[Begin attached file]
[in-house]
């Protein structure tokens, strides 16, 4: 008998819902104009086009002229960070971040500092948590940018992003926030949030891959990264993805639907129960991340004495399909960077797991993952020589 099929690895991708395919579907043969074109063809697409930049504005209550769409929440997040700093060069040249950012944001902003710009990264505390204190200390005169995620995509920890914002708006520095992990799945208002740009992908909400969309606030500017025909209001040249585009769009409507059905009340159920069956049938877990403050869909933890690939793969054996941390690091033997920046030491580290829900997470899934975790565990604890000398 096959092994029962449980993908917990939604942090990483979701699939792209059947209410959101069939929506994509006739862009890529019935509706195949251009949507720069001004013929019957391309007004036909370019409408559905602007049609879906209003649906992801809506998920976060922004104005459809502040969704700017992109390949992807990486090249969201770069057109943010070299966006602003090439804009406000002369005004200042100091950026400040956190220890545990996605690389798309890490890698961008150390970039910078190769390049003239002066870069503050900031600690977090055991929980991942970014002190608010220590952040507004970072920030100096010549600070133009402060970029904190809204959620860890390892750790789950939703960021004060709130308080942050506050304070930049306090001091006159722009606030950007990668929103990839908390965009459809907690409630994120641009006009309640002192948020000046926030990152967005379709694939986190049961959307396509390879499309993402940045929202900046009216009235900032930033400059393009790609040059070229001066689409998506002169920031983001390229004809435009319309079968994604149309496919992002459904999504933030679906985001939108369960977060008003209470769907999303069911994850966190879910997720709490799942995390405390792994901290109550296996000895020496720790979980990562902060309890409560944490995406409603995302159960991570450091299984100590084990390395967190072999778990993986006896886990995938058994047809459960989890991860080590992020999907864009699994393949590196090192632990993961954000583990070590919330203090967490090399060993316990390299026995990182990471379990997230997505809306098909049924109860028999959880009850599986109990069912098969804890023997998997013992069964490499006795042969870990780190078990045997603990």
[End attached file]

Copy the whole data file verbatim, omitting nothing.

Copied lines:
[in-house]
């Protein structure tokens, strides 16, 4: 008998819902104009086009002229960070971040500092948590940018992003926030949030891959990264993805639907129960991340004495399909960077797991993952020589 099929690895991708395919579907043969074109063809697409930049504005209550769409929440997040700093060069040249950012944001902003710009990264505390204190200390005169995620995509920890914002708006520095992990799945208002740009992908909400969309606030500017025909209001040249585009769009409507059905009340159920069956049938877990403050869909933890690939793969054996941390690091033997920046030491580290829900997470899934975790565990604890000398 096959092994029962449980993908917990939604942090990483979701699939792209059947209410959101069939929506994509006739862009890529019935509706195949251009949507720069001004013929019957391309007004036909370019409408559905602007049609879906209003649906992801809506998920976060922004104005459809502040969704700017992109390949992807990486090249969201770069057109943010070299966006602003090439804009406000002369005004200042100091950026400040956190220890545990996605690389798309890490890698961008150390970039910078190769390049003239002066870069503050900031600690977090055991929980991942970014002190608010220590952040507004970072920030100096010549600070133009402060970029904190809204959620860890390892750790789950939703960021004060709130308080942050506050304070930049306090001091006159722009606030950007990668929103990839908390965009459809907690409630994120641009006009309640002192948020000046926030990152967005379709694939986190049961959307396509390879499309993402940045929202900046009216009235900032930033400059393009790609040059070229001066689409998506002169920031983001390229004809435009319309079968994604149309496919992002459904999504933030679906985001939108369960977060008003209470769907999303069911994850966190879910997720709490799942995390405390792994901290109550296996000895020496720790979980990562902060309890409560944490995406409603995302159960991570450091299984100590084990390395967190072999778990993986006896886990995938058994047809459960989890991860080590992020999907864009699994393949590196090192632990993961954000583990070590919330203090967490090399060993316990390299026995990182990471379990997230997505809306098909049924109860028999959880009850599986109990069912098969804890023997998997013992069964490499006795042969870990780190078990045997603990």